Way back to 2000, when collaborative law practice was first introduced in Colorado, people were enthusiastic to sign up, but they soon learned they had no idea what collaboration was really about. Collaboration sounded a lot nicer than litigation, so the first few years of training were very popular with attorneys who were hoping for a way to divorce their clients that didn’t involve court hearings and nastiness. People saw it as “friendly” and easy divorce.
Collaboration isn’t about being nice, it’s about working together. And when you’re talking about people in the middle of a divorce, working together proves very challenging most of the time. Parties who can work together easily usually aren’t facing divorce. And the irony is that while collaboration is a better way to divorce on virtually any measure you want to look at, it is decidedly not about ‘making nice’ and it is usually not easier than litigation – especially for the spouses.
In order to collaborate, you have to be willing to consider solutions that you may not want. You have to be willing to compromise. You have to be willing to care as much about how the other person comes out of the divorce as you do about yourself. That can be really difficult when the other person is dumping you or is mad at you for dumping them. Affairs, financial stupidity, bad tempers and all the things that made a person think about divorce in the first place made collaboration hard.
Fast forward nearly two decades and while collaboration is still going strong, the same misconceptions about what it is continues to exist.
So, what makes it better? First of all, the spouses agree that they will try to find resolutions that work for everyone. Not just them. It means being painfully honest about everything that matters. It means no surprises. It means giving up on things that you want not because you get something in return, necessarily, but because you know it is better for everyone if you do.
It also means you can’t indulge your worst instincts. There aren’t any nasty letters putting someone in their place. You cannot hide behind your advocate and say “Oh, I didn’t know about that letter”; clients are doing the heavy lifting in collaborative cases as opposed to their attorneys. There are no assumptions about why someone has or hasn’t done something you think they ought to have – instead there are requests for information without assumptions as to what has happened.
The end result is agreements that stand the test of time. Virtually all collaborative attorneys agree that the resolutions found through collaboration are more nuanced, more comprehensive and generate virtually no post-decree litigation.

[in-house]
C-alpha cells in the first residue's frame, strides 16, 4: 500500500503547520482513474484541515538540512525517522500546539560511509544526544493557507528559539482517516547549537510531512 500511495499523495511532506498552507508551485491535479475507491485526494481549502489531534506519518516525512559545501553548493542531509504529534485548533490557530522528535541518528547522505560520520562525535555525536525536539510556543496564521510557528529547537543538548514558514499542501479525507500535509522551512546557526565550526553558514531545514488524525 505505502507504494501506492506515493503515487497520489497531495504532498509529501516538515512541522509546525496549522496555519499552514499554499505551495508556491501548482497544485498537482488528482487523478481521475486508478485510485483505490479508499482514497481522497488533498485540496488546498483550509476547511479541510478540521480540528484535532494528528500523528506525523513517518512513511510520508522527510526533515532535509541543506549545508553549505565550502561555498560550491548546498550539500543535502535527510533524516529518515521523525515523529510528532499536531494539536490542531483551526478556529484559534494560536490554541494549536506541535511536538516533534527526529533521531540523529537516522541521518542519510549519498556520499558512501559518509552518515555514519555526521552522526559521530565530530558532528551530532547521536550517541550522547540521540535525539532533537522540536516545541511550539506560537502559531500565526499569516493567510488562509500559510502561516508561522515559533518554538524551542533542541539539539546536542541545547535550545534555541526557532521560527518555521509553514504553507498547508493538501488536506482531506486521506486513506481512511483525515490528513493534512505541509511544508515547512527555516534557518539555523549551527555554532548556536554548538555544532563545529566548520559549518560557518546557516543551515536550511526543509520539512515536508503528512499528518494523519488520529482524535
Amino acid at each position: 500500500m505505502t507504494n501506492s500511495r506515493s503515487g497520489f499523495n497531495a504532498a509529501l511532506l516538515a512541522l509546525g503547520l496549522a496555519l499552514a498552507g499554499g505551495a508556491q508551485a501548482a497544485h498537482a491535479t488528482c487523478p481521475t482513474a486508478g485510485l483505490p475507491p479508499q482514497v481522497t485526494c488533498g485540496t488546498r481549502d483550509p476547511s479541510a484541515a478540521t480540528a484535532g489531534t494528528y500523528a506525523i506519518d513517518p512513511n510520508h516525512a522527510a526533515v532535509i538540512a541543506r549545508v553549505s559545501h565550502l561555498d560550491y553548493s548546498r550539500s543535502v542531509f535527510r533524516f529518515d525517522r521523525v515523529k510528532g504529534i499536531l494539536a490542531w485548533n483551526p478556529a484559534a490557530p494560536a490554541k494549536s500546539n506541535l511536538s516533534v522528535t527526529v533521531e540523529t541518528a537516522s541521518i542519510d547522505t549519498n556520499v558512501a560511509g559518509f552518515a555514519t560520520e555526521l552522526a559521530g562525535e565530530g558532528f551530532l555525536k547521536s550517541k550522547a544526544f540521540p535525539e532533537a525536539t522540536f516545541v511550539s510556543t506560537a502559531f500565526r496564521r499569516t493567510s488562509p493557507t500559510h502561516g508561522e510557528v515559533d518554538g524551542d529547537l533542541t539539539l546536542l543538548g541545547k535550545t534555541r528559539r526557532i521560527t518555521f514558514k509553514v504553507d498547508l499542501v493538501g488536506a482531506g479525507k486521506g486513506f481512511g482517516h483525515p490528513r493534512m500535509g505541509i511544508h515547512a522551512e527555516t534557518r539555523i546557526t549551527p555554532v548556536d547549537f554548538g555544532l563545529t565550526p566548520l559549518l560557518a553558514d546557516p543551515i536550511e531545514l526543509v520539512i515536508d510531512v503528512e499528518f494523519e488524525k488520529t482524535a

The lack of conflict after the divorce is one of the biggest selling points of collaborative practice. There are many reasons why collaborative divorces do not generate post-decree conflict. The first, and most obvious, is that people who are willing to settle are unlikely to run into problems they cannot solve; when a problem arises they are usually able to figure things out. The second reason is that the agreements reached in collaboration are generally more thoughtful and they avoid many problems off the bat. Collaboration is a process that deliberately includes detailed examinations of the potential benefits and risks of each area of agreement.
Lastly, one of the reasons collaborative cases don’t usually end up in post-decree squabbles is that the very process of collaboration teaches divorcing spouses a better way of resolving problems.
Is collaboration cheaper? It is certainly cheaper than full-blown litigation, but that’s not a very apt comparison when you realize that only a fraction of cases go to full-blown litigation. Most cases actually settle. Compared to most cases, collaboration can actually cost a bit more if you have to use other experts (like child specialists or financial neutrals) to figure out solutions.
That cost, however, results in much stronger and fairer agreements and, in the long run, virtually every divorce attorney who has practiced in both areas would tell you that if they had to choose, they would without hesitation opt for a collaborative divorce.
The other cost that we don’t always think about is of the emotional and stress-related fallout from an adversarial process. Divorce, even collaborative divorce, is horribly stressful for most people. When you add the usual divorce process, which is based on both parties seeing the other as the adversary and is usually accompanied by hostility and hurt feelings, it’s not a good mix. Add adversarial proceedings on top of what is already an emotionally difficult transition and – well – collaboration sells itself. Why do something the hard way when you can do it with help, with thoughtfulness, and in a supported atmosphere?
Ann Gushurst has been practicing exclusively in Family Law for most of her law career, and her current practice is a mixture of litigation, collaboration and mediation. She was recognized by The Best Lawyers in America© in 2018 for family law and was selected to Colorado Superlawyers from 2010-2018. She was also included in the list of Top 50 Women Lawyers and Top 100 Lawyers.